Dominique Ducharme could only smile.
In a roller-coaster season where his underdog Canadiens — left for dead time and again — have risen off the mat like a wobbly, bloodied, grinning prize fighter, they were set to board a plane and travel into the path of a potential hurricane with an eye on extending Montreal’s magical playoff run.
And less than 12 hours after staving off elimination in Game 4 of the Stanley Cup final against the powerhouse, defending champion Tampa Bay Lightning, they couldn’t have been happier.
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Because in a 2021 campaign that won’t be forgotten any time soon for a host of reasons, what’s a little more adversity?
“It’s no surprise anymore,” Ducharme, Montreal’s interim head coach, said Tuesday before the Canadiens flew south to Tampa, which is threatened by Tropical Storm Elsa. “Anything that happens right now, and for a while, we just take it and look at it, and say, ‘It’s probably part of our destiny.’
“It’s been crazy. But we’re a crazy bunch of guys in here, and we’re going to take that challenge.”
Elsa was expected to pass by Florida’s west coast overnight Tuesday and into Wednesday morning. Game 5 of the final remains scheduled for Wednesday at Tampa’s Amalie Arena. Game 6, if necessary, would be back in Montreal on Friday.
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Losing streaks, injuries to key personnel, a mid-season COVID-19 shutdown and having to scrap and claw just to make the playoffs — not to mention a 3-1 hole in the first round and Ducharme’s positive coronavirus test in the semifinals — means the Canadiens, 18th in the standings when the league’s 56-game schedule came to a close, aren’t batting a single eye at the situation.
Tampa International Airport tweeted Tuesday it would be suspending operations at 5 p.m. ET, but expected to reopen Wednesday morning.
“We’ve been through a lot this year,” said Montreal winger Corey Perry, in the title series for the second straight season after falling to the Lightning as a member of the Dallas Stars inside the 2020 playoff bubble. “Dom said it right: we’re a crazy bunch of people. This is fun to do it here in Montreal, to have the city behind us, to be one of the last two teams standing.
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“This is what you dream of as a kid.”
Now down 3-1 in the series following Monday’s thrilling 3-2 overtime victory at the Bell Centre, the Canadiens still face a massive uphill climb against an opponent that’s 13-0 following a playoff loss since getting swept by the Columbus Blue Jackets in the first round two years ago.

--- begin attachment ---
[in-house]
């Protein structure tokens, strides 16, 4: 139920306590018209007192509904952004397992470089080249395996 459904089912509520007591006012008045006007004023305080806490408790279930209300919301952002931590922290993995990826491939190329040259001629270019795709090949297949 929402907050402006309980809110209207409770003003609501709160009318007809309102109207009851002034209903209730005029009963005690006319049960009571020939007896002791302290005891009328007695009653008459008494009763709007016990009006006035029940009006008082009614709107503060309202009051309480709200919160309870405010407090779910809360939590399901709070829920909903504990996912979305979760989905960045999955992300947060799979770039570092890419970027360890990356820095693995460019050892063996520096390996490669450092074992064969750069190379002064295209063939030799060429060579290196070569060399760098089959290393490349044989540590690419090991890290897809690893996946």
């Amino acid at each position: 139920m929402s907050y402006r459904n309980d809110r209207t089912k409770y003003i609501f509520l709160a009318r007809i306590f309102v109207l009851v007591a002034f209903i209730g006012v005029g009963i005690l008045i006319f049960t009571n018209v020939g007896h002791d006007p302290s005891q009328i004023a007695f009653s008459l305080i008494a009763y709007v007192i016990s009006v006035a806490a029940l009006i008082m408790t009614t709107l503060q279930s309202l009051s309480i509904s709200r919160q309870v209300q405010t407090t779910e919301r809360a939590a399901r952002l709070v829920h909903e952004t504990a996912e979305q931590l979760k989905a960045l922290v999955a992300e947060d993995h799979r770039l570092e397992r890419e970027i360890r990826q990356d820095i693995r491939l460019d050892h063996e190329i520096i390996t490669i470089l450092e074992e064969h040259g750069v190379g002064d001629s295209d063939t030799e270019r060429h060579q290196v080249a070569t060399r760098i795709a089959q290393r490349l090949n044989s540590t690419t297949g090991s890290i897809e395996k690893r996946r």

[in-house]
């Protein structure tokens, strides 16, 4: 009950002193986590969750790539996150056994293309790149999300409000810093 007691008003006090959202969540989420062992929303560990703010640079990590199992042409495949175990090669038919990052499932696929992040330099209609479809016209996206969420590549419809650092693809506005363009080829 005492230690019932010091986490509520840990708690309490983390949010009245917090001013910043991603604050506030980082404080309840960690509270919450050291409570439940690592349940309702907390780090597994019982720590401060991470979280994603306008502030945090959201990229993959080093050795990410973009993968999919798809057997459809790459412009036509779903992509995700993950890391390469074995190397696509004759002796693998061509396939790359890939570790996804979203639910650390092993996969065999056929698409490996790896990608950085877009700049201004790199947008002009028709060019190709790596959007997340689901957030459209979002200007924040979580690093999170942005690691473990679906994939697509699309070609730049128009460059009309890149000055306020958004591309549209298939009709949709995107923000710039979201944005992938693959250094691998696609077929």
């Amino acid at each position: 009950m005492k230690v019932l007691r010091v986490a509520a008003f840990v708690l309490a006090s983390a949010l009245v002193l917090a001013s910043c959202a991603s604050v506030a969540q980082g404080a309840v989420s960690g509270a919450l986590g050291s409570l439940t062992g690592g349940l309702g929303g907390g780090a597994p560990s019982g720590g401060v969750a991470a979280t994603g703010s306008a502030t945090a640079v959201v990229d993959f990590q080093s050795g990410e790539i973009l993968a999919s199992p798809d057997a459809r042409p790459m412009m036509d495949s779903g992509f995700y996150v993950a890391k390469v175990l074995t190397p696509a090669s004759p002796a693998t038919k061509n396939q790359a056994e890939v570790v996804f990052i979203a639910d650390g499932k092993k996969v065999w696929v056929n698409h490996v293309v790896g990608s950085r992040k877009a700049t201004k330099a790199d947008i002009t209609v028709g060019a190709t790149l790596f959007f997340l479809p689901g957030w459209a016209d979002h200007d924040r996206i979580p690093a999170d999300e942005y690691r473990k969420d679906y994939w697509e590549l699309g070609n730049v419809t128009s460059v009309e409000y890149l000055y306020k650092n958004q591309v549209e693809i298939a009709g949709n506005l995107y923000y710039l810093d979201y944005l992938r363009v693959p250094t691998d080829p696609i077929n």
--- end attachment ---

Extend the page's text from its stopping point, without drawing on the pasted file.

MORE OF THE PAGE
Tampa, however, is now just 3-3 in this post-season with a presented a chance to send an opponent packing, while Montreal improved 4-0 when facing elimination.
“You hate to lose,” Lightning defenceman Ryan McDonagh said of his team’s ability to respond. “Sometimes you hate to lose more than you like to win.
“That’s probably the identity of this group.”
The Canadiens’ identity has been in-your-face hockey through their three previous series, none of which they were expected to win, against the Toronto Maple Leafs, Winnipeg Jets and Vegas Golden Knights.
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But it’s taken Montreal time to find its game with the Cup just out of reach.
Ducharme’s men were slow out of the gate in Game 4 as Tampa held a 11-1 edge on the shot clock _ Price was outstanding all night after struggling with an .835 save percentage through the first three games _ before Josh Anderson, who also potted the OT winner, opened the scoring late in the first period.
“(Price) definitely gave us a chance to get our feet wet and then start our engine,” Perry said. “They came out, put a lot of pressure on us.
“We found a way to be resilient.”
Tampa wasted its first crack at putting Montreal away by not capitalizing on their 14-4 edge in high-danger scoring chances, per hockey analytics website naturalstattrick.com.
“We missed an opportunity,” said McDonagh, whose team hit three posts Monday. “Our group knows that … you turn the page pretty quick.”
Montreal’s penalty kill, which has allowed just five goals against in 58 short-handed situations for a playoff-best success rate of 91.4 per cent, was lights out again Monday with a 5-for-5 showing versus Tampa’s lethal attack.
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That included a four-minute man advantage that stretched from the third period into OT when Canadiens captain Shea Weber was whistled for high-sticking.
Montreal defenceman Ben Chiarot ended up playing nearly eight draining minutes on the kill, while fellow blue-liner Joel Edmundson logged 5:06 down a man.
“They’re just beasts,” said centre Jake Evans, who played 4:09 short-handed. “You don’t want to be anywhere near them. I wouldn’t want to be battling against them.”
The Canadiens are looking to do something that hasn’t been accomplished in 79 years — a comeback from an 0-3 deficit in the final to win the Cup.
It’s remains a long, daunting road.
But the 1942 Leafs never had to deal with a hurricane.
“This whole season has been kind of chaotic, kind of hectic,” Perry said. “We’ve kind of gone through everything.
“We’re looking forward to the challenge that’s ahead of us and we’ll be ready.”
Rain, gusting winds or shine.
© 2021 The Canadian Press